Globalization, Use of Temps, Destroying Middle-Class Jobs

Roger Bybee Dec 22, 2010

Two related trends—using globalization as a lever to extort multi-tier wage systems and the massive expansion of temporary work—are producing profound structural changes that leave workers increasingly at the mercy of Corporate America.

They are also creating the architecture for a stunningly unequal and socially unstable society. Most recently, the threat of relocating their jobs offshore forced members of UAW Local 833 at the Kohler Corp. in Wisconsin, a union with a long tradition of militancy and resilience, to accept massive concessions.

CEO Herbert Kohler laid out an explicit threat: swallow the concessions or “this location will continue to shrink.” The new five-year contract will create a two-tiered wage structure inserting non-union temporary workers into the workforce. Seeing no alternative, they voted Sunday by a 62% to 38% margin to accept the painful changes.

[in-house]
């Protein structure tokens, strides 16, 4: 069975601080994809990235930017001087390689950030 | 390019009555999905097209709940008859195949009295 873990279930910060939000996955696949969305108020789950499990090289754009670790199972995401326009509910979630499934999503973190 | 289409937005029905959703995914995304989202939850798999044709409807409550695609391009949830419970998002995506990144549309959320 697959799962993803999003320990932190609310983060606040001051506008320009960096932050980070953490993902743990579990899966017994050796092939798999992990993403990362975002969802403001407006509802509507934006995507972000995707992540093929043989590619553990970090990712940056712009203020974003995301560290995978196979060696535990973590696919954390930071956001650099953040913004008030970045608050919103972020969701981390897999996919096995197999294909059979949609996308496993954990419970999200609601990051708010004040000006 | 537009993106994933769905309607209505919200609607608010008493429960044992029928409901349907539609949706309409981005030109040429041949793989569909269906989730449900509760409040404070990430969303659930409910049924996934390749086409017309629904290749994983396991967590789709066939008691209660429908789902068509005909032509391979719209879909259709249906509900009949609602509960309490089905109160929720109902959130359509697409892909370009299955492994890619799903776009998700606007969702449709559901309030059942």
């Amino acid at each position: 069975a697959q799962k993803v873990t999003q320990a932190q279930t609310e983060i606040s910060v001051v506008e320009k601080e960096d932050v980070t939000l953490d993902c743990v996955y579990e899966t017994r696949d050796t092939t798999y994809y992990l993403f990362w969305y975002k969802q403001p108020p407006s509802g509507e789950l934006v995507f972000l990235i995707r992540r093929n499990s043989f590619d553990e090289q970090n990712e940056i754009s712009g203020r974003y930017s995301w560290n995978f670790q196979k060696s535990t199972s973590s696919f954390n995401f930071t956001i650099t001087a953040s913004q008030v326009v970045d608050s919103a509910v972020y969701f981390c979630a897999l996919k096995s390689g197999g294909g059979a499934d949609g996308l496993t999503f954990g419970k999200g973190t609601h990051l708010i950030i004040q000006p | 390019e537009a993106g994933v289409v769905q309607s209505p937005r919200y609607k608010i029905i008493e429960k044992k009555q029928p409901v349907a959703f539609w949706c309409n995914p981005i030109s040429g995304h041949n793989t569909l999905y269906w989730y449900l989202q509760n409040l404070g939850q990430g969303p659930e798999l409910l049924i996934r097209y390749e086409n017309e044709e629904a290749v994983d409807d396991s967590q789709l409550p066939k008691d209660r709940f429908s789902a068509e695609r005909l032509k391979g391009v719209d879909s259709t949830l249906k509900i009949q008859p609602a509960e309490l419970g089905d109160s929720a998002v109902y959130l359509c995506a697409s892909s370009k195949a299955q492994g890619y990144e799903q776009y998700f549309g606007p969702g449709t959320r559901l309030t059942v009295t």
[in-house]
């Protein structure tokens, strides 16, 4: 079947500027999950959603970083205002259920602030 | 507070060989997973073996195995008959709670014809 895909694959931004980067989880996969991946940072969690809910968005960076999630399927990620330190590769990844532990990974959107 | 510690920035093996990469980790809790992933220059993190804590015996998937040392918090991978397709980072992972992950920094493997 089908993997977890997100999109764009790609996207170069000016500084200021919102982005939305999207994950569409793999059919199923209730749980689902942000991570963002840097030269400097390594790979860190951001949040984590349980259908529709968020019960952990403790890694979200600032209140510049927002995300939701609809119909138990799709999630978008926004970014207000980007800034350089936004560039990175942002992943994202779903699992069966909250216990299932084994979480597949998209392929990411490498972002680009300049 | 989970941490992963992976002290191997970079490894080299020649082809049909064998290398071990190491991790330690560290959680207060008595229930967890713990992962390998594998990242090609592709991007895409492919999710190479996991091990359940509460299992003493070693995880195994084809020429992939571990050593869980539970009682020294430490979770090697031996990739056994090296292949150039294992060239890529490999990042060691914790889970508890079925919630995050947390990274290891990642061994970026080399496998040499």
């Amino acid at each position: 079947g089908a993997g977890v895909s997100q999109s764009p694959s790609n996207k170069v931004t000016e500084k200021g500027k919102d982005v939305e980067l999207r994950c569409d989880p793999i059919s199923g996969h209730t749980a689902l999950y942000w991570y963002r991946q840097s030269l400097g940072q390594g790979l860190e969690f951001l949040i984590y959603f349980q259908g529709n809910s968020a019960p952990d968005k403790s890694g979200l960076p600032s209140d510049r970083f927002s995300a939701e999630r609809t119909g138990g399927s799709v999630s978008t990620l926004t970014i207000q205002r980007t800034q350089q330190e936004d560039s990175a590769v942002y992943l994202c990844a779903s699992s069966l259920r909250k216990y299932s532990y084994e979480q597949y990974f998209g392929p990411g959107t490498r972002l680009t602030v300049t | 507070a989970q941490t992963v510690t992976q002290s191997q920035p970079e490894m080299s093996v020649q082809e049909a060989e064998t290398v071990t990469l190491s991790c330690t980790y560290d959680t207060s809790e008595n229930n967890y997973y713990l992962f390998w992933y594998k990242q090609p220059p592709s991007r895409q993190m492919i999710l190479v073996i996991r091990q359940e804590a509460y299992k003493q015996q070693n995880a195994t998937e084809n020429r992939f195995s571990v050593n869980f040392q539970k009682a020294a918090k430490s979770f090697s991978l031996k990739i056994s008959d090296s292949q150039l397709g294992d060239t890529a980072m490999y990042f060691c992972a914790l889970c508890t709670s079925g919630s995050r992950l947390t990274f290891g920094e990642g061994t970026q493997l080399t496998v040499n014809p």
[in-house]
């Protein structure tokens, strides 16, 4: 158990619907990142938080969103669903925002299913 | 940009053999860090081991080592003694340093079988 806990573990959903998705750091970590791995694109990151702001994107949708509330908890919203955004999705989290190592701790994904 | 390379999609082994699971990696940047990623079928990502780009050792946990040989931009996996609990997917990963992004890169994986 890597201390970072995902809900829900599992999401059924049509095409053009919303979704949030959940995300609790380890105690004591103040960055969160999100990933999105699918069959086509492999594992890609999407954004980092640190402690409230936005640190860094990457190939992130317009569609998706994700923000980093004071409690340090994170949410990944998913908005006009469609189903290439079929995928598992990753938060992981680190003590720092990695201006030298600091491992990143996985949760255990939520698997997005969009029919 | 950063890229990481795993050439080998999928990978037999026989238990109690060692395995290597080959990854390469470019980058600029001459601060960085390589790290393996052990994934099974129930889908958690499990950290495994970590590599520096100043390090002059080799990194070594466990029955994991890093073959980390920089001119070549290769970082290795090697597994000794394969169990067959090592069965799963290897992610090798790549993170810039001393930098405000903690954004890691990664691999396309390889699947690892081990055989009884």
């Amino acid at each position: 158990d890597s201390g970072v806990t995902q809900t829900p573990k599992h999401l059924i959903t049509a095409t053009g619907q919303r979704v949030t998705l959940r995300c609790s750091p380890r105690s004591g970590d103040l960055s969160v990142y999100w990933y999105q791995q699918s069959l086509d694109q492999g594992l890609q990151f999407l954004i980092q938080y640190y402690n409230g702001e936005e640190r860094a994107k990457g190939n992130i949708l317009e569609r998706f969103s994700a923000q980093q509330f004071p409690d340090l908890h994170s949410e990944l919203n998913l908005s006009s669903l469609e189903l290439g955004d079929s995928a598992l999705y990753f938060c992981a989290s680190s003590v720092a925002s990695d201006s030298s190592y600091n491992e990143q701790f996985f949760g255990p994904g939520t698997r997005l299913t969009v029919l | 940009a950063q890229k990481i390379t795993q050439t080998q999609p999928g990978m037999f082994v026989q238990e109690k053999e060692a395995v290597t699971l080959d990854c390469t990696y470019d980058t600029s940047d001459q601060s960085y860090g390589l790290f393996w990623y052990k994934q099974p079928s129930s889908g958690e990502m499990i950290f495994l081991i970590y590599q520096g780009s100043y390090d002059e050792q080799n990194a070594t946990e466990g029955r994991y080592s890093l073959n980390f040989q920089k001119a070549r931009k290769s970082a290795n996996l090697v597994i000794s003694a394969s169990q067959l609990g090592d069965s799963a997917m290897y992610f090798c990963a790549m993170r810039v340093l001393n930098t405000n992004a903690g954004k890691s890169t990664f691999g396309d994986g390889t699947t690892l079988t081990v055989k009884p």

One worker described the sense of utter powerlessness felt by him and his co-workers: “You vote yes, you have a job,” he said. “You vote no, you don’t have a job. Plain and simple.” In the absence of a national labor campaign with sufficient resources committed at the local level, even tough-minded and sophisticated union locals can only do so much on their own.

Without the national labor movement contesting every threat of plant relocation as an act of greed and disloyalty, workers sense no broader movement against de-industrialization and are unable to see any way out through a protracted battle. (Exceptions to this pattern have been the UE union and the Untied Steelworkers.)


But corporate globalization—and the attendant threat of relocating jobs—has  proved a much more powerful in weapon forcing even well-organized, sophisticated union members into accepting devastating concessions.